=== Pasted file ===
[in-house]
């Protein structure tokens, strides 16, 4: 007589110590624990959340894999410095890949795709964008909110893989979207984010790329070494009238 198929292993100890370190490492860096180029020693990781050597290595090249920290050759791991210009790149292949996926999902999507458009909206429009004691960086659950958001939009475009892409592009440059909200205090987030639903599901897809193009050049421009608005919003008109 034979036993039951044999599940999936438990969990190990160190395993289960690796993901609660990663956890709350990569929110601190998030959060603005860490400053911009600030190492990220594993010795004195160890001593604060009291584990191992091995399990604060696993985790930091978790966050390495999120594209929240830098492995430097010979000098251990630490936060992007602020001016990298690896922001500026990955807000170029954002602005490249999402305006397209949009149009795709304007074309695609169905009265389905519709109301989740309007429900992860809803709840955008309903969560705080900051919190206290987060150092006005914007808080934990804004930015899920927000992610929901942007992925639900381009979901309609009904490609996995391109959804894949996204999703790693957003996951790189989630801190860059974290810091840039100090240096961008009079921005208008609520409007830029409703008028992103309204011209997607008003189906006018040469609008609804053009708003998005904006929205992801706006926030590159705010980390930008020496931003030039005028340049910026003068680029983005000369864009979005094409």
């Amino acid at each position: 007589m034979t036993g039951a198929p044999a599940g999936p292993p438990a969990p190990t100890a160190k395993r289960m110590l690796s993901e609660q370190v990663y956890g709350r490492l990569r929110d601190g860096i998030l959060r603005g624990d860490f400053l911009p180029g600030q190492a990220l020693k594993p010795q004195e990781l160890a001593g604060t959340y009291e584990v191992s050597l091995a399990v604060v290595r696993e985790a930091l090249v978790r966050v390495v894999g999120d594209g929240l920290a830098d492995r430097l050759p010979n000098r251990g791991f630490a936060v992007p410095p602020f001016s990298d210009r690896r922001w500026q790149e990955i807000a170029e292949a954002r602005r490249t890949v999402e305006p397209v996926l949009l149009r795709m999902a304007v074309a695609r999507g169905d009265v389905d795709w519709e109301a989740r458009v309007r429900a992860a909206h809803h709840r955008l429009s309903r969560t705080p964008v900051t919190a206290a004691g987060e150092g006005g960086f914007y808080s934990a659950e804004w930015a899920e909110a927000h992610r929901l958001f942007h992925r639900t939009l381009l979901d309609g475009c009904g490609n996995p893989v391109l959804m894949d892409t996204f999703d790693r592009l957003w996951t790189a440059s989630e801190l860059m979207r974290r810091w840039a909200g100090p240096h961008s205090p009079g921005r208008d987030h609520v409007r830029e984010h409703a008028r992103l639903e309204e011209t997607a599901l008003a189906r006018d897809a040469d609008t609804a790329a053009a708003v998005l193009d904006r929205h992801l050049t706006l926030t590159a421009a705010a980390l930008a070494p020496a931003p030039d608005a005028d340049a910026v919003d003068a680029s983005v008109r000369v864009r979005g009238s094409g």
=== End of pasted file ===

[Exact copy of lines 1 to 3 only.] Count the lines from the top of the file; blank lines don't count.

[in-house]
């Protein structure tokens, strides 16, 4: 007589110590624990959340894999410095890949795709964008909110893989979207984010790329070494009238 198929292993100890370190490492860096180029020693990781050597290595090249920290050759791991210009790149292949996926999902999507458009909206429009004691960086659950958001939009475009892409592009440059909200205090987030639903599901897809193009050049421009608005919003008109 034979036993039951044999599940999936438990969990190990160190395993289960690796993901609660990663956890709350990569929110601190998030959060603005860490400053911009600030190492990220594993010795004195160890001593604060009291584990191992091995399990604060696993985790930091978790966050390495999120594209929240830098492995430097010979000098251990630490936060992007602020001016990298690896922001500026990955807000170029954002602005490249999402305006397209949009149009795709304007074309695609169905009265389905519709109301989740309007429900992860809803709840955008309903969560705080900051919190206290987060150092006005914007808080934990804004930015899920927000992610929901942007992925639900381009979901309609009904490609996995391109959804894949996204999703790693957003996951790189989630801190860059974290810091840039100090240096961008009079921005208008609520409007830029409703008028992103309204011209997607008003189906006018040469609008609804053009708003998005904006929205992801706006926030590159705010980390930008020496931003030039005028340049910026003068680029983005000369864009979005094409």
């Amino acid at each position: 007589m034979t036993g039951a198929p044999a599940g999936p292993p438990a969990p190990t100890a160190k395993r289960m110590l690796s993901e609660q370190v990663y956890g709350r490492l990569r929110d601190g860096i998030l959060r603005g624990d860490f400053l911009p180029g600030q190492a990220l020693k594993p010795q004195e990781l160890a001593g604060t959340y009291e584990v191992s050597l091995a399990v604060v290595r696993e985790a930091l090249v978790r966050v390495v894999g999120d594209g929240l920290a830098d492995r430097l050759p010979n000098r251990g791991f630490a936060v992007p410095p602020f001016s990298d210009r690896r922001w500026q790149e990955i807000a170029e292949a954002r602005r490249t890949v999402e305006p397209v996926l949009l149009r795709m999902a304007v074309a695609r999507g169905d009265v389905d795709w519709e109301a989740r458009v309007r429900a992860a909206h809803h709840r955008l429009s309903r969560t705080p964008v900051t919190a206290a004691g987060e150092g006005g960086f914007y808080s934990a659950e804004w930015a899920e909110a927000h992610r929901l958001f942007h992925r639900t939009l381009l979901d309609g475009c009904g490609n996995p893989v391109l959804m894949d892409t996204f999703d790693r592009l957003w996951t790189a440059s989630e801190l860059m979207r974290r810091w840039a909200g100090p240096h961008s205090p009079g921005r208008d987030h609520v409007r830029e984010h409703a008028r992103l639903e309204e011209t997607a599901l008003a189906r006018d897809a040469d609008t609804a790329a053009a708003v998005l193009d904006r929205h992801l050049t706006l926030t590159a421009a705010a980390l930008a070494p020496a931003p030039d608005a005028d340049a910026v919003d003068a680029s983005v008109r000369v864009r979005g009238s094409g």